Thursday May 1
The Jewish Refugee Museum
This museum was amazing, as John said it would be (he was here before).
Shanghai opened its doors to 18,000 Jews from 1933 to 1941. The official refugee ghetto in Shanghai became a thriving Jewish community of about 14,000, with shops, schools and a synagogue, and the Refugee Museum is at the center of that site in the Hongkou District.
The Ohel Moshe Synagogue, part of the museum, is still used for weddings and celebrations.
Yitzhak Rabin visited the museum in 1994. “Thanks to the people of Shanghai for the unique humanitarian act of saving thousands of Jews during the Second World War. Thanks in the name of the government of Israel.”
The museum’s free personal tour guide, Jean, a young woman probably in her mid-twenties, took me around and answered questions. She spend three years in Israel; her English was excellent – and she even knew Hebrew.
My most meaningful conversation with Jean had to do with Mao and the Cultural Revolution – a natural extension of the conversation on the Jewish holocaust, since the toll in human lives in China during the decades which followed the Cultural Revolution (starting in 1966) far exceeded the number of Jews killed in the holocaust.
M: We’ve always wondered why Chinese don’t respond when we ask about the cultural revolution and about what Mao really did.”
J: Most Chinese are afraid to talk about it openly. They fear consequences.
M: Did you parents and grandparents talk to you about it?
J: Yes. But they always said, “We can talk about these things in our family, but not outside of our family. It is dangerous.”
M: What did you learn at school about this part of Chinese history?
J: Practically nothing. The history books (even today) have a single line about the Cultural Revolution – the whole ten years. One time a classmate of mine insisted that the teacher tell him what really happened during that time, and the teacher refused to discuss it.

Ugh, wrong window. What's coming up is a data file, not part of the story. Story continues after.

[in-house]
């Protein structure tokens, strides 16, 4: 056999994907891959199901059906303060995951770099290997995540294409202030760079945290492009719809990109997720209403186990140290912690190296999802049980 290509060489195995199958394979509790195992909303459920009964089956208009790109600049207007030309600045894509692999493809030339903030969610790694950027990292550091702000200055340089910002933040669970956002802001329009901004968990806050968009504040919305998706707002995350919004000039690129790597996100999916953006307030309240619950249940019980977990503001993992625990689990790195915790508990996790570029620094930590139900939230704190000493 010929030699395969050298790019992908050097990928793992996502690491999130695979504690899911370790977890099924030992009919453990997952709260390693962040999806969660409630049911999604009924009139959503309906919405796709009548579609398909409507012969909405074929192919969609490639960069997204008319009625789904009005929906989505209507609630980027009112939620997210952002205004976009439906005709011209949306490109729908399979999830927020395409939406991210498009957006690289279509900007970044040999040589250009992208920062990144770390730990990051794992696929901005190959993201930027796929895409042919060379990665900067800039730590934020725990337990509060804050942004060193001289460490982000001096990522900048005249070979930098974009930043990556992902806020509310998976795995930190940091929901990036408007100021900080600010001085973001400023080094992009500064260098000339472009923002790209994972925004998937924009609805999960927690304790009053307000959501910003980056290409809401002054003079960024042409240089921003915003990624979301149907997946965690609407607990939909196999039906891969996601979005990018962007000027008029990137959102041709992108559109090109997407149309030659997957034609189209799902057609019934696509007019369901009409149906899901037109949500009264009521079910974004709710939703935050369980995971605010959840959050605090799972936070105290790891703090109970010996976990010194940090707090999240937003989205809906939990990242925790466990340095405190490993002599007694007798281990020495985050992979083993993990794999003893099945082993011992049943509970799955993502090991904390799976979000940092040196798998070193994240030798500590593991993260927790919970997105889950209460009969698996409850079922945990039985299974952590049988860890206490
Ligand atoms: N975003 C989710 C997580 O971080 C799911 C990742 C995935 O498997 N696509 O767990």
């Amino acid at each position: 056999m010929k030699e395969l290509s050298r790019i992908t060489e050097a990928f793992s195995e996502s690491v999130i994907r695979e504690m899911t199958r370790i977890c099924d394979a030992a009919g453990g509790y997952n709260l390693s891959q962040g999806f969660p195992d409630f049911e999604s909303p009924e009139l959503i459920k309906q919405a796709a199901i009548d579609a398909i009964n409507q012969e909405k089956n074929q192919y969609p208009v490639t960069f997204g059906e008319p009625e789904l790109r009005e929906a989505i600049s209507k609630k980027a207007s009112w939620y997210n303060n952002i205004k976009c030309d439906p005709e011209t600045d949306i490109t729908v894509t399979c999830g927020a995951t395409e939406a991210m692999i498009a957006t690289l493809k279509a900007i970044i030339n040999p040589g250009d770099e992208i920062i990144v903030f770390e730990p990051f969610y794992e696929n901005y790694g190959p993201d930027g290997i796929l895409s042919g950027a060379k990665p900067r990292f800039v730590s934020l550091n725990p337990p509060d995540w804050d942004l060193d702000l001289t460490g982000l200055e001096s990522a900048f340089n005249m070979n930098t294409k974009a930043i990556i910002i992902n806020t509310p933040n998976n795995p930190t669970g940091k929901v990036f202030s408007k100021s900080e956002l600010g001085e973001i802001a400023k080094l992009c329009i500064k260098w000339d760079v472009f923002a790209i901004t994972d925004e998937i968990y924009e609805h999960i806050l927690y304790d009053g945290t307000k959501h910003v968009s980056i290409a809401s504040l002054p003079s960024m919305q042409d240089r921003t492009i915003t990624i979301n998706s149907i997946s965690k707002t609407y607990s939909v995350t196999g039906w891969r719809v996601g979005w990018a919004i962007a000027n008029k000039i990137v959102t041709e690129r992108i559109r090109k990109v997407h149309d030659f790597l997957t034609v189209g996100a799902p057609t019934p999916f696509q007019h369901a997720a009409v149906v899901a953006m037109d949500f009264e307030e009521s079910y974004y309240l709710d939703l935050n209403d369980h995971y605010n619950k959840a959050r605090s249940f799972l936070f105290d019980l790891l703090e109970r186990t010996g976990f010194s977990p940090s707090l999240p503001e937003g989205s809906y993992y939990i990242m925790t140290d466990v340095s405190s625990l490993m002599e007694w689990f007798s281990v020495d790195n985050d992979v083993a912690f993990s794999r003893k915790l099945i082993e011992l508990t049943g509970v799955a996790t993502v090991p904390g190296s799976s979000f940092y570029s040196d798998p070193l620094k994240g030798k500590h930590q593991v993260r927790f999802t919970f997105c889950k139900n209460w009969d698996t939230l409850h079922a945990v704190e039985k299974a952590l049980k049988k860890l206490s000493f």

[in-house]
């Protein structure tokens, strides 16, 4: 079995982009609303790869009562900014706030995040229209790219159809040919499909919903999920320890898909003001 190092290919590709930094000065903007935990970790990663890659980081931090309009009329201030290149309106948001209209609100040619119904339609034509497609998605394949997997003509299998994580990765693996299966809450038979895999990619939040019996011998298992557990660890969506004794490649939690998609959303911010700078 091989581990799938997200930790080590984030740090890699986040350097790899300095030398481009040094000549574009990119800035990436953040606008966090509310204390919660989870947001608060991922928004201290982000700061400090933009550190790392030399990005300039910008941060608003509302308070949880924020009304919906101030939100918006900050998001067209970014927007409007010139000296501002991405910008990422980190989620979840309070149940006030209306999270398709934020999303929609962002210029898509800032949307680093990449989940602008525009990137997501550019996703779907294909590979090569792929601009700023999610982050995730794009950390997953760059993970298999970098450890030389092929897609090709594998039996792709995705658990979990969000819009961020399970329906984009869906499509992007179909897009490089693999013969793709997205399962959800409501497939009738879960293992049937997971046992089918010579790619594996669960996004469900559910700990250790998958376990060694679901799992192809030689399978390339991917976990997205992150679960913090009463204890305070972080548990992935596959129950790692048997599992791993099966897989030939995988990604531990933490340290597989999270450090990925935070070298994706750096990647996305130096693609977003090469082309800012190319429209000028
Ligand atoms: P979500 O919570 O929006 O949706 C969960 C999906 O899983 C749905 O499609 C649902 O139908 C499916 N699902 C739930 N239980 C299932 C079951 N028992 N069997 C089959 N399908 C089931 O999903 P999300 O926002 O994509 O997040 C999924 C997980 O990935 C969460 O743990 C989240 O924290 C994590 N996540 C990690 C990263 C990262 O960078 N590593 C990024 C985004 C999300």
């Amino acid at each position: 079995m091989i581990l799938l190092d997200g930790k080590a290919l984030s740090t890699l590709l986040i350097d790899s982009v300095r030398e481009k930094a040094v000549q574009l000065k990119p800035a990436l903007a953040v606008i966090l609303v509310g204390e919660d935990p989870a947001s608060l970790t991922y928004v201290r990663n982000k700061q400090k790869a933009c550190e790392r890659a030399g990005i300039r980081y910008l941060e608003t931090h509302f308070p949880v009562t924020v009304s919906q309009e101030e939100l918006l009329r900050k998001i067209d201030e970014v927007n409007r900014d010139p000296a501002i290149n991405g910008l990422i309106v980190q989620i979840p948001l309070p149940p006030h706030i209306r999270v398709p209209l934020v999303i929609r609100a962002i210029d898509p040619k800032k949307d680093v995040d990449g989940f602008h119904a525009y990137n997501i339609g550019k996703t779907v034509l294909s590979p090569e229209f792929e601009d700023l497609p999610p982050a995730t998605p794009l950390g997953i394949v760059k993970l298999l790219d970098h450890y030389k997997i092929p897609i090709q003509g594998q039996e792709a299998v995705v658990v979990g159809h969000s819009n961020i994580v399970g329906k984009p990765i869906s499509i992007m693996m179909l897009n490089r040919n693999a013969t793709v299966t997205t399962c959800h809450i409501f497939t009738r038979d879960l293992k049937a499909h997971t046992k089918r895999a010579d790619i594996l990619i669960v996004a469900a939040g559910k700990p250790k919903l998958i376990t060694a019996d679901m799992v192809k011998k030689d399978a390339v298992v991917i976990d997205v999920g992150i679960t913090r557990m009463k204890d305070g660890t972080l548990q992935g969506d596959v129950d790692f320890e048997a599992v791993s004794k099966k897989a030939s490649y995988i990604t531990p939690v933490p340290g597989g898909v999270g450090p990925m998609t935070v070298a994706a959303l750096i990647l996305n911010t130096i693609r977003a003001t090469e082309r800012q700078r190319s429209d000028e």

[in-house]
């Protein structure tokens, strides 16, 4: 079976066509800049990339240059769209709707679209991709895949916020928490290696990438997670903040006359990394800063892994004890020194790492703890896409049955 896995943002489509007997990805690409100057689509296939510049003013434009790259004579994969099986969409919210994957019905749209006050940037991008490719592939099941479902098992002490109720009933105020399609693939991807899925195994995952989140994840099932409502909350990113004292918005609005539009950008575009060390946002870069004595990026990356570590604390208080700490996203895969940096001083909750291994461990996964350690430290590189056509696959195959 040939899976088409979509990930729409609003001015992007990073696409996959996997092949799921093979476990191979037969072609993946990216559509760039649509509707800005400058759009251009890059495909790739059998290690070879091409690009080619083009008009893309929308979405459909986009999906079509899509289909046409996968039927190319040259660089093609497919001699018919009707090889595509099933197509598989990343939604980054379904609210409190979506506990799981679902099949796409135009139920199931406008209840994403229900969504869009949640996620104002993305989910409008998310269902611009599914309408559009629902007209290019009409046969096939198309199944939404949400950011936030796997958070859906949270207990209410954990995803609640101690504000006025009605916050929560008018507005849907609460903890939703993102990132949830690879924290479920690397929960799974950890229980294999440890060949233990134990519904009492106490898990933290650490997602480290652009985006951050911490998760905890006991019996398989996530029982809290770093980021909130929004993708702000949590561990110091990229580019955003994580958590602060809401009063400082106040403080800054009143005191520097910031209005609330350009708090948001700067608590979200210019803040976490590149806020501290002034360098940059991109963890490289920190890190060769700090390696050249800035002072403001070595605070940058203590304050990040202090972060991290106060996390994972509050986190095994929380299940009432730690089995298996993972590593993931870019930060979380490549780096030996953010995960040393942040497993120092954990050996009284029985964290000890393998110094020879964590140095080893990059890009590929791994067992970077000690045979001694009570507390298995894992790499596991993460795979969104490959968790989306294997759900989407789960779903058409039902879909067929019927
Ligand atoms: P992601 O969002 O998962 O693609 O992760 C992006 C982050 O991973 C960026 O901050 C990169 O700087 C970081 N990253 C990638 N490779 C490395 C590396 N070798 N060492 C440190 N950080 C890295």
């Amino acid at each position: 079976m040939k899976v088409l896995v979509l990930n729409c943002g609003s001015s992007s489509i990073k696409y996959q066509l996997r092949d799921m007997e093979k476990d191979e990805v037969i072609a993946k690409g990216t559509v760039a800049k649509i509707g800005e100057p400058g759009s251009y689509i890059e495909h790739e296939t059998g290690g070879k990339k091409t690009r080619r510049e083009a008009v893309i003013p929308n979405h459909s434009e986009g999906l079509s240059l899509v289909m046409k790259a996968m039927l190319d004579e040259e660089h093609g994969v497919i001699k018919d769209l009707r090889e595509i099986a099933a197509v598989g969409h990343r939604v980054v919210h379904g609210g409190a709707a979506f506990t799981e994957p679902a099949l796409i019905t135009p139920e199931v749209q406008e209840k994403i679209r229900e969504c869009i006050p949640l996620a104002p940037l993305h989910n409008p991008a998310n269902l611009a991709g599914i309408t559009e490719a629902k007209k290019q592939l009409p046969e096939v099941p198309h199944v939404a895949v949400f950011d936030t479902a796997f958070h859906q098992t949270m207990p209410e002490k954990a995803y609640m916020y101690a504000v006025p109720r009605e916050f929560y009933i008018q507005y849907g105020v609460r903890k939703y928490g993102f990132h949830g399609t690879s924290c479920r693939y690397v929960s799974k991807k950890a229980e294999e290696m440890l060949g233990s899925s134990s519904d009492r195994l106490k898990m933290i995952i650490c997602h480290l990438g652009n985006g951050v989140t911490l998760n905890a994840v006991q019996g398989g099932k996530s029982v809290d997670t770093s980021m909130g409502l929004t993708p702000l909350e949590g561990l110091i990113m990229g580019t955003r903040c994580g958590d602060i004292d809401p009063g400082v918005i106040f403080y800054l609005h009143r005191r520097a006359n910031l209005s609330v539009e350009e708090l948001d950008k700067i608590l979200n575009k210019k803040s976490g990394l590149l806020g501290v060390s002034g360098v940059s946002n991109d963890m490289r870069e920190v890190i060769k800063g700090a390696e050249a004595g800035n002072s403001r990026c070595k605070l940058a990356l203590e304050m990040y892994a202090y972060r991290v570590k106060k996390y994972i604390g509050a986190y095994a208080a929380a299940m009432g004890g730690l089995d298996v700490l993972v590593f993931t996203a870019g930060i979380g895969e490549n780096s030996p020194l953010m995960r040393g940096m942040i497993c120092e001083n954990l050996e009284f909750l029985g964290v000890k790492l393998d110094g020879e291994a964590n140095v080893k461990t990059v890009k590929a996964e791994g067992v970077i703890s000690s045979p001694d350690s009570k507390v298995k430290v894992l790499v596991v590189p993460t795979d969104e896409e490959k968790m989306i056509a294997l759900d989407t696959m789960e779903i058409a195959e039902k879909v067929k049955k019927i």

M: Why do they sell posters of Chairman Mao on the streets today?
J: It’s not because they necessarily revere him. It’s sort of a pop art thing.
M: Do you think this will change? That people will demand to know the truth about their past?
J: I hope so…
“The past is in the present, but the future is still in our hands.”
– Elie Wiesel (on the exit to the museum).
The Shanghai Museum of Arts and Crafts
79 Fenyang Road
This place offered an enormous gift shop on the entire bottom floor (prices very inflated), and the other two floors of the beautiful building offered booths with people who were supposed to be artisans demonstrating tapestry making, paper cutting, clay molding, etc. The trouble was, not one of these people acknowledged me when I walked into their “studios,” and all of them were either eating their lunches or texting on their phones. Wow, where are those insistent product pushers when you need them? I was actually interested in this booth on woolen tapestries but this girl never looked up from her iPhone. Must be on hourly salaries.
Here’s our tapestry expert on her iPhone.
The South Bund Fabric Market
No trip to Shanghai would be complete without one last personally tailored shirt or two. I had these two Chinese-style blouses made and we picked them up on Saturday – well one actually wasn’t done and was delivered to our hotel Saturday night. Cost, about $52 each. I thought I should wear something Chinese for John’s retirement in June!
We had dinner in the Thai restaurant which I liked so much on a previous visit, the Paradise Coconut, 38 Funin Lu. Tom Yum soup was hot but good. Not as good as the Thai restaurant in Lizzy and TJ’s new home town, Salisbury, NC!
Martha – Madly Traveling Asia with Faucet Marketing Husband